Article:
One of the things I love best about having a blog is that my writing is not set in stone. If I have a typo or a brilliant post-publish-thought, I can, in a few key strokes, make changes. I also love that my blog serves as a living, breathing storehouse for my teachings –– which are evolving –– and which must evolve –– as I do.
In early December I shared a post titled The 3 Steps to Loving Yourself which reflected my view of the stages I’ve passed through on my way towards inner peace. The are 1) make peace, 2) make friends, and finally, 3) make love.
Writing that “3 Steps” post lit a spark of clarity for me and led to many other core teachings coming into focus for me, including this one about how we relate to our hungers.
My experience personally and with my coaching clients is that there are four ways of being in relationship with our hungers: as enemy, indifferent, as friend, and in deep communion.
If you attended any of my Well-Fed Woman Retreatshops this won’t be new to you, but perhaps you’ll appreciate having it written down so you too can refer to it as needed.
My hope is that this framework will help you come into greater harmony with your hungers –– and ultimately –– become the Well-Fed Woman you were born to be.
While I wouldn’t have self-identified at the time, in my late teens and early 20’s I certainly related to my hungers (and often myself) as though they were the enemy. My hungers were big, mighty, unrelenting, and overwhelming. I didn’t feel worthy of feeding them, nor did I think it as possible. That warfare tactics offered to me were: denial, numbing, distraction, repression, and restriction, and strict repentance for any failures on the battlefield. I had internalized the idea that I needed to defend myself against these “beasts.” I was on high-alert and at the ready to stop any incoming enemy attack –– enemy being everything from calories and second helpings to hungers for touch or love.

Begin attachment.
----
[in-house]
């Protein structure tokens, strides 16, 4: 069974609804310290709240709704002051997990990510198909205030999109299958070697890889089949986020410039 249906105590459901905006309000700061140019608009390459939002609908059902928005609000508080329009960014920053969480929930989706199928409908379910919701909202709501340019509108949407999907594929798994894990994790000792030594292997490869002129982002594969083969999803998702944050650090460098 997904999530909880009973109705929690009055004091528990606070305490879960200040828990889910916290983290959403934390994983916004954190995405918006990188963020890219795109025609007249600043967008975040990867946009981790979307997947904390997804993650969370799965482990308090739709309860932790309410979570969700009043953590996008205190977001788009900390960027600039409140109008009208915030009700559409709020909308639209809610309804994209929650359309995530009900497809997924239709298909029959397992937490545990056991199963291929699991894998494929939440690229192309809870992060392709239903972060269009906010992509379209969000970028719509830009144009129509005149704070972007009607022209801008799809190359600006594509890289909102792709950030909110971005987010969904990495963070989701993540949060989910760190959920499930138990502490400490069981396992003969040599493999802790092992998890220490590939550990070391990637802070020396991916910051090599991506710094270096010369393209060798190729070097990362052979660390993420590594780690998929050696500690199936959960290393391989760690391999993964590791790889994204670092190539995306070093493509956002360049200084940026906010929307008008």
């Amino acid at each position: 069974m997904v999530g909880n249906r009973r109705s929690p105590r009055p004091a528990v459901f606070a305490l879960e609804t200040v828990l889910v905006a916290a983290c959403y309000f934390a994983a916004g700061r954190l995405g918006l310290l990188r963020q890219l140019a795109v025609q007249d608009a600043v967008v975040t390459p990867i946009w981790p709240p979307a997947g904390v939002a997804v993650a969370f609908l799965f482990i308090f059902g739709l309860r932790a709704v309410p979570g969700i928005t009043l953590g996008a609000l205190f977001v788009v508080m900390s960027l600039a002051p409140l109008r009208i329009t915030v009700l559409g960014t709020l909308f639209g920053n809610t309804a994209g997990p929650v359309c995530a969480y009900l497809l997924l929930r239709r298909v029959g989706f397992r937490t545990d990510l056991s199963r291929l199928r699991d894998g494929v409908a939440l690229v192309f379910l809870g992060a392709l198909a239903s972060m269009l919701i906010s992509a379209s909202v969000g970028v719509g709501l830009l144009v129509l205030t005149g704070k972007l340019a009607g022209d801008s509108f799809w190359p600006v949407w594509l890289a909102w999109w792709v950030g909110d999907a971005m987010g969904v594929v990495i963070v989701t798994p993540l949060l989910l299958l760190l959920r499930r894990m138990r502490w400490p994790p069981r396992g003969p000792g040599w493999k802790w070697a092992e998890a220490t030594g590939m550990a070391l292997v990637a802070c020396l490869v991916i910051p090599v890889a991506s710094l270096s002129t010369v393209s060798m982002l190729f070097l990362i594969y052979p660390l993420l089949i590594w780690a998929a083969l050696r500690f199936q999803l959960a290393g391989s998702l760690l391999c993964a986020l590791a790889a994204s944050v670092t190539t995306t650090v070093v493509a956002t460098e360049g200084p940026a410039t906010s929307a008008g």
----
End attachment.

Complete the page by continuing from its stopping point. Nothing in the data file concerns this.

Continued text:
In 2002, after a solid 6 months of therapy to treat my anorexia, I moved from relating to my hungers (and myself) as the enemy to a place I call indifferent. I describe indifferent as wholly neutral. Like looking blankly at a pen laying on a desk. There it is. I see you. I’m not threatened, nor am I motivated to take action to feed or avoid.
Sometimes I describe it as if a random stranger at a bus stop turned to you and said “I’m going to the post-office today.” You probably wouldn’t feel neither here nor there about that. Simply indifferent –– and sometimes we relate to our hungers this way. Ho-hum, nothing to do.
Often we relate to our hungers with indifference if we feel powerless to feed to them. If we think there is no hope and we have to way to satiate ourselves we shrug our shoulders, sigh, and move on (albeit still hungry).
Spurred by the Oprahfication of our world and my growing collection of self-help books I was able to move from being indifferent about my hungers to relating to them (and myself) as a friend. I began to have a natural warmth, curiosity, and kindness towards them. I felt inspired, rather than resistant or forced, to support and feed them. I softened and truly looked upon my hungers, for food or other primary needs, as friends delivering a message for my well-being.
This third stage – being our own best friend (and viewing our hungers as friends) – is often thought to be the holy grail of self-actualization, but I found a place beyond…
In Deep Communion
The only way I can really describe what it’s like to be in Deep Communion with one’s self and one’s hungers is to use the analogy of a child’s request for water. How would you receive a child’s request for water? Would you judge it? Would you ignore it? Would you insult the child or tell the child it wanted too much? No. You would, in a reflex, get the child a glass of water. You would trust wholeheartedly that the child knew best what it needed and you would act once asked.
If no water was immediately available, you would do what was needed to find it. Right?
From this place of Deep Communion we can receive all our hungers like the child’s request for water. Our hunger for touch, the ocean, meaningful work. We hear the call and we act.
If you’re wondering what to do if you don’t know HOW to feed a hunger, I’ll be writing more on this soon and remember, they’re patient.
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